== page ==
There have been some questions about George’s medical appointments and how he is doing on that front. Of course, before we were finalized, we couldn’t share details, but now can share a bit to let you know a bit more about G, but also raise some awareness for a disorder that is a bit more common than most people realize.

G has 22q deletion syndrome. He is missing a piece of chromosome, that can cause a variety of medical and cognitive issues. There are 180 different symptoms, although individuals generally just are affected by a number of them.  In an effort to not bore you, or present mis-information. If you are interested in learning more about 22q deletion I highly recommend the Dempster Family Foundation website. (Yes, for the large number of Cubs and Red Sox fans we seem to know, it was founded by “that” Ryan Dempster, who has a daughter with 22q deletion.)

What does this look like for George, and all of his appointments?  Before he was 2, he had 3 surgeries (open heart, cleft palate, and hernia), he’s been hospitalized other times for kidney issues and pnemonia and gets sick very easily. He also has delayed speech, some foot issues, and is slow to heal. We are still visiting different specialists and learning what are past issues as well as short and long term issues.

So far we have seen our pediatrician, The University of Iowa Cleft team (Speech, audiology, ENT and orthodontics), a podiatrist, and cardiology. We still have  immunology, nephrology, genetics and more general ENT to go.   (Hey, we are half way done!)  Luckily, after this initial round some will just be a check in every couple of years (cardiology) while some will be more frequent (ENT, podiatry).  I’m eager to see immunology and learn more about how we can help keep him (and all of us) healthy this year, and what that will look like, as well as where is immunity levels are.

Please understand, we are not looking for issues, and definitely are not looking for attention or pity for ourselves or G – our goal is for him to have the experiences of all other kids, and to grow up not seeing his diagnosis as something to hold him back or as an excuse for special treatment. We are very thankful for the care he received through Holt Children’s services in Korea. Many little ones with 22q do not survive their first couple of years due to the combination of symptoms. We are thankful for his birth mother who made a very difficult choice for him to get the health care he needed. We are thankful for the staff at Holt Ilsan Town who recognized that even though he wasn’t speaking, he is a thinker and a problem-solver and gave him the opportunity to attend “town” preschool instead of the special needs school (which is also wonderful) on campus. We feel blessed that most of the time – G is an active 5 year old boy.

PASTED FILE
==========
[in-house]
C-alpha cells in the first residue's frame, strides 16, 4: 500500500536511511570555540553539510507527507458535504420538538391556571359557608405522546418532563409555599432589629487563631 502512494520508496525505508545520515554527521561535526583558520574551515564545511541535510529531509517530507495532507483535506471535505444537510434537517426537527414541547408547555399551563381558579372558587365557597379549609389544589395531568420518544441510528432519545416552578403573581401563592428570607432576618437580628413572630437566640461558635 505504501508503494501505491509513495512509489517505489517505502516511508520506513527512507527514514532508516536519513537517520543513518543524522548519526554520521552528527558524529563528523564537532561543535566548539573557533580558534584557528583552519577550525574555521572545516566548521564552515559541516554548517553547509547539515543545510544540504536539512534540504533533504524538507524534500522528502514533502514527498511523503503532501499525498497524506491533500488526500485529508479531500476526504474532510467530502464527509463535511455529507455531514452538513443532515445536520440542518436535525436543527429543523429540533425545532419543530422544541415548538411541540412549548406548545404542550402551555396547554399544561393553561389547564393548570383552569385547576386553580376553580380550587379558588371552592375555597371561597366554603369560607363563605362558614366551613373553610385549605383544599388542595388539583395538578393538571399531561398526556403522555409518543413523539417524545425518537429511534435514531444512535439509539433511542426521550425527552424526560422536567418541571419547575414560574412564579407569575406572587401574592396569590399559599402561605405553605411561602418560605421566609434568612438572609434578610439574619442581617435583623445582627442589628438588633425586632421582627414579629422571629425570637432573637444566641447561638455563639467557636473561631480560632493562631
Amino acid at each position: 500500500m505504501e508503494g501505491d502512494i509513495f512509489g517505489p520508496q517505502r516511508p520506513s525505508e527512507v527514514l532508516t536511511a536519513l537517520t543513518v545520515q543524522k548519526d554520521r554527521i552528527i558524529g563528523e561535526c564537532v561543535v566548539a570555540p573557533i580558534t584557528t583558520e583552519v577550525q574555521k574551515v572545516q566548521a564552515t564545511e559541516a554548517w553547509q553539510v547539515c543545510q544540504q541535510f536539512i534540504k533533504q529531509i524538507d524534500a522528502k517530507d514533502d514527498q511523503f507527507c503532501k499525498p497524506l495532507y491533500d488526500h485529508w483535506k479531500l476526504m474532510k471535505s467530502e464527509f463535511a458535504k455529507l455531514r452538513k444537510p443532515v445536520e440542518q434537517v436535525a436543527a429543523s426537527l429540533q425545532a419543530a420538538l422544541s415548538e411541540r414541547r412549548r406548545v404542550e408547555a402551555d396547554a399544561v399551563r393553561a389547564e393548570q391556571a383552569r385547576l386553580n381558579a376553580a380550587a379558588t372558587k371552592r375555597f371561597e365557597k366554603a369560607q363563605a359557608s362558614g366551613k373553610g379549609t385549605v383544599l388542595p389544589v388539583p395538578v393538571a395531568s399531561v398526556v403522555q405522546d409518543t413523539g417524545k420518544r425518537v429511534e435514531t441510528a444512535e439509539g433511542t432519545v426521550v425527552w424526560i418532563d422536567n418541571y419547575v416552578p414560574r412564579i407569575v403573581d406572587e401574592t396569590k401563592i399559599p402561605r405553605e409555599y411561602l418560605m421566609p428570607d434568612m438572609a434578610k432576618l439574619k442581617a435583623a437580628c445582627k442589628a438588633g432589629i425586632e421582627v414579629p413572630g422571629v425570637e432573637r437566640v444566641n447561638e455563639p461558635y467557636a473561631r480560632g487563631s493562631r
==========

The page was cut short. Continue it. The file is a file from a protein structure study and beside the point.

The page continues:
Our specific medical prayer requests would be:

  • That G’s doctor anxiety would fade. It’s hard to see him start to get upset as soon as we go into a waiting or exam room.
  • Wisdom for us as we look at treatments and course of action
  • Patience and understanding from all parties (including us!) as we explore education options and decisions
  • and that to most people – G is just an active 5 year old – with no “labels”

But now it’s time for a few photos – I felt the need to put in a couple of waiting room shots given the topic of this post. Both boys had appointments at the Cleft Clinic in Iowa City – Lucas LOVES this waiting room and talks about the fish tank at the “Hawkeye Doctor” a lot. The family shot is from our lunch visit to KAMP -(Korean Adoption Means Pride) and hope to be more involved in the KAMP gathering next year. And a shot from the park today – there was a new “spinny” toy installed, the boys loved it.

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